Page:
Vigils have been held in Orlando, Florida, and around the world for the victims of Sunday’s deadly gun attack on a gay nightclub.
A Muslim cleric told those attending the Orlando event that Muslims stood united with them against “the ideology of hatred, death and destruction”.
Similar gatherings have been held in countries including France, Australia, the UK and Germany.
The attack on Orlando’s Pulse nightclub left 49 people dead and dozens wounded.
US authorities say gunman Omar Mateen pledged allegiance to so-called Islamic State (IS) shortly before the attack.
Several Pulse customers have told US media that Mateen was a regular visitor to the nightclub.
“Sometimes he would go over in the corner and sit and drink by himself, and other times he would get so drunk he was loud and belligerent,” Ty Smith told the Orlando Sentinel.
Other witnesses said they recognised him from gay dating apps.
President Barack Obama is due to travel to Orlando on Thursday to pay his respects to the victims.
Thousands of people gathered in central Orlando on Monday night, holding candles and flowers in tribute to the victims.
Imam Muhammad Musri, of the Islamic Society of Central Florida, said the attack had been “an act of terror, an act of hate”.
“We condemn the ideology of hate and death and destruction and we call for all Muslim leaders and communities across this nation and across the world to stand up and to deal with this cancer and to remove it once and for all,” he said.
The vigil was held outside the area’s main performing arts venue, the Dr Phillips Center, which has become the site of a makeshift memorial.
“Pulse gave me confidence, made me realise I was normal and so much like everyone else,” said Cathleen Daus, a former employee at the club who attended the vigil.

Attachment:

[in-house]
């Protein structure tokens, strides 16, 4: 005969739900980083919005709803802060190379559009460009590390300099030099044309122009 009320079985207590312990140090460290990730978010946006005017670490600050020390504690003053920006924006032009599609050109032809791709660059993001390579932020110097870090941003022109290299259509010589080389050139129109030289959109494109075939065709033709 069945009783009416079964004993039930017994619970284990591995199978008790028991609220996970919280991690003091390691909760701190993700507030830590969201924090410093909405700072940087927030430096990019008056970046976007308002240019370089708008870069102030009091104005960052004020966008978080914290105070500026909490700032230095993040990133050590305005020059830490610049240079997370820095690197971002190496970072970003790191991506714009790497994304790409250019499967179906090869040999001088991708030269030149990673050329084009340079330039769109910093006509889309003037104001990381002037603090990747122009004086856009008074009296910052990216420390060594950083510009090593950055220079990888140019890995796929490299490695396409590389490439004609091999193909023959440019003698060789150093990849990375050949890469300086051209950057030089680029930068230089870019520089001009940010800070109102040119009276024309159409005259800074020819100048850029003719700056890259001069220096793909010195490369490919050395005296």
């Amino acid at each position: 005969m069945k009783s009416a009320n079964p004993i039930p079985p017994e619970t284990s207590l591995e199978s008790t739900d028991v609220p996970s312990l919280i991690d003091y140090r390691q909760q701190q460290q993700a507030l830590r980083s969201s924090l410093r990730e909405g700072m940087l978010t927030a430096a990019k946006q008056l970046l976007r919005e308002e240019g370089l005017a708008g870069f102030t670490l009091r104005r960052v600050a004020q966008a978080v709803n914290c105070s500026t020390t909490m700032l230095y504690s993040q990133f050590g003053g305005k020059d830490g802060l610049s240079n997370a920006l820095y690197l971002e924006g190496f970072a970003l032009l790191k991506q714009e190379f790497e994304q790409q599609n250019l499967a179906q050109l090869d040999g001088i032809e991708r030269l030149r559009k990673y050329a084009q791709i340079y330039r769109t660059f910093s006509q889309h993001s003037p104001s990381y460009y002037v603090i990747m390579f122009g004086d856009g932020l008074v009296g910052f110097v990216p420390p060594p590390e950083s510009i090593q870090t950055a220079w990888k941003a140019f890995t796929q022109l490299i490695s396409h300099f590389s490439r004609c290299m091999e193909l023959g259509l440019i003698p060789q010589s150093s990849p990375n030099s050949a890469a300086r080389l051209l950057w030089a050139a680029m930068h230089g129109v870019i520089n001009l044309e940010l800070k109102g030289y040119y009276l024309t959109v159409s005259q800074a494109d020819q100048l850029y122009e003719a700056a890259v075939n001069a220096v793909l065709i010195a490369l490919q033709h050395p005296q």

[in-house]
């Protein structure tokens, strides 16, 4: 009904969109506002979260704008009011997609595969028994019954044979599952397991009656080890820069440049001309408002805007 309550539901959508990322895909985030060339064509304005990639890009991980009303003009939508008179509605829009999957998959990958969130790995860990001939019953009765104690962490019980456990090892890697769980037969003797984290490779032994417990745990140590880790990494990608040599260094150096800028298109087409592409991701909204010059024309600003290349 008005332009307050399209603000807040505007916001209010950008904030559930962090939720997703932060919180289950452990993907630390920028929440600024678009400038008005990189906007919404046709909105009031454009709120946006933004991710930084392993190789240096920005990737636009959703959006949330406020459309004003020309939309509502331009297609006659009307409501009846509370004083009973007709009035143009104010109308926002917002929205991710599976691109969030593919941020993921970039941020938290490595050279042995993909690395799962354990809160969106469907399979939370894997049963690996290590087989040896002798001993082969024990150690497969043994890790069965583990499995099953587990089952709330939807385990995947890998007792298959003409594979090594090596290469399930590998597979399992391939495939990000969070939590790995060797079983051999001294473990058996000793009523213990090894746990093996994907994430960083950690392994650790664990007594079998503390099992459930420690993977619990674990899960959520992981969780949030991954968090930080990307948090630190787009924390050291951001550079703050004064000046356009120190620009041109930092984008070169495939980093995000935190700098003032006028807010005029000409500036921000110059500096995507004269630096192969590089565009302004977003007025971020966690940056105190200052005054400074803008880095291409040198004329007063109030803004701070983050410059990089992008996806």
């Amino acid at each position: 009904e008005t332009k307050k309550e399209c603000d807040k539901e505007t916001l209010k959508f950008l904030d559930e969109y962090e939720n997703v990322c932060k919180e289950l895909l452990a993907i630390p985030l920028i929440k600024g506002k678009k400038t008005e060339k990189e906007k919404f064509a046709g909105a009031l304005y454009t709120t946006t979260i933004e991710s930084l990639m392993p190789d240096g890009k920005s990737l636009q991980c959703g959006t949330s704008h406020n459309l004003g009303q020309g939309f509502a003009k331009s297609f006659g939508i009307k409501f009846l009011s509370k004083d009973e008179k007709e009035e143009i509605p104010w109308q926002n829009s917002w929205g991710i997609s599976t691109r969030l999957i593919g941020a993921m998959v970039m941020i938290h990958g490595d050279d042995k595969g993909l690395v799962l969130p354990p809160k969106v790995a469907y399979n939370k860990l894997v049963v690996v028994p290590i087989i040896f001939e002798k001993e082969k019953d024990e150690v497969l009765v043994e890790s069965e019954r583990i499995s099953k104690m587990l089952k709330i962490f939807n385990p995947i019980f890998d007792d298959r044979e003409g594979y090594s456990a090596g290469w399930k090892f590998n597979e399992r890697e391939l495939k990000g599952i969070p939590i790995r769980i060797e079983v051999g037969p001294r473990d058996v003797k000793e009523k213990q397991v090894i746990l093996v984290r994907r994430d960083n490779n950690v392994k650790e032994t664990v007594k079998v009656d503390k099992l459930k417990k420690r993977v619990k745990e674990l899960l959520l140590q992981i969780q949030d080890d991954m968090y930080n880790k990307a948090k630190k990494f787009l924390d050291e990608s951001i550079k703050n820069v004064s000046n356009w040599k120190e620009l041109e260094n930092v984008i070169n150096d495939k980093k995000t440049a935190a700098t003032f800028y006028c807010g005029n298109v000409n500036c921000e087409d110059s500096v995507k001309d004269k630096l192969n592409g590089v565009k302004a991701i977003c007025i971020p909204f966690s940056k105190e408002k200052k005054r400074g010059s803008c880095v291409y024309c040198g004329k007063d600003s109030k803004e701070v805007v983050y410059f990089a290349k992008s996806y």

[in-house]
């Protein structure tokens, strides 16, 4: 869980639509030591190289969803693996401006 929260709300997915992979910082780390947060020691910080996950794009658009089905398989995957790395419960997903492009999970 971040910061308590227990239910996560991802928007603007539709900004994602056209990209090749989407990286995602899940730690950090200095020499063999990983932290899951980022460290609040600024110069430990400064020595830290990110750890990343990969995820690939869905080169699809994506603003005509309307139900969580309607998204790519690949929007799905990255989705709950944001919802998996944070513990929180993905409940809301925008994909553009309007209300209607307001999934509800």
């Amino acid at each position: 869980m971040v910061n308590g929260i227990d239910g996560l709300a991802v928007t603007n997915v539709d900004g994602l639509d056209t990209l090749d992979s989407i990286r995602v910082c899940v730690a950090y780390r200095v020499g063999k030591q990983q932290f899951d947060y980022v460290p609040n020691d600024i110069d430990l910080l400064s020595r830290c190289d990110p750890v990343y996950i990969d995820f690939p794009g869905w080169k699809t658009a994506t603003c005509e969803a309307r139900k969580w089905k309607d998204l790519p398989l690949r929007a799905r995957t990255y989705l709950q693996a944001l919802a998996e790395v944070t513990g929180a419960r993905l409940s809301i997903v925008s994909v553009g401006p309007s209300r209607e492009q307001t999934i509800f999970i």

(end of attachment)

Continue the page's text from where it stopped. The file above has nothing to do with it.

In New York, the lights of the Empire State Building were turned off as thousands attended a memorial event for the Orlando victims.
A vigil was also held in London’s Soho district, the hub of the city’s gay community, and there were cheers as 49 balloons were released, one for each of those who died.
Australia’s landmark Sydney Harbour Bridge was lit in the rainbow colours of the gay community flag as hundreds gathered to pay tribute.
“This could have happened anywhere,” Paul Savage told AFP news agency at the candlelit vigil.
Paris’s Eiffel Tower was also lit up in rainbow colours, as well as the colours of the US flag, as people held a memorial to honour those killed and injured in Orlando.
In Berlin, more than 100 people gathered outside the US embassy to light candles, lay flowers and wave rainbow flags.
The deadliest mass shooting in recent US history ended when police shot Mateen dead. The attack also left 53 people injured, five of them in a serious condition.
On Monday, President Obama said the inquiry was being treated as a terrorist investigation.
However, he said there was no clear evidence that Omar Mateen was directed by IS.
FBI Director James Comey said there were “strong indications of radicalisation and of potential inspiration by foreign terrorist organisations”.
“We’re highly confident this killer was radicalised at least in some part through the internet,” he said.
The two presumptive candidates running for US president spoke about what they would do to stop similar attacks.
Republican Donald Trump said changes were needed to the US immigration system which he blamed for allowing Omar Mateen’s family to come to the US from Afghanistan.
Democrat Hillary Clinton called for action to stop militants getting hold of assault rifles, saying weapons of war had no place on America’s streets.
What happened on the night?
Mateen began shooting inside the club around 02:00 (06:00 GMT) on Sunday, when the club was holding a Latin night and was packed with revellers.
An off-duty police officer working at the club fought Mateen in a gun battle before police reinforcements arrived.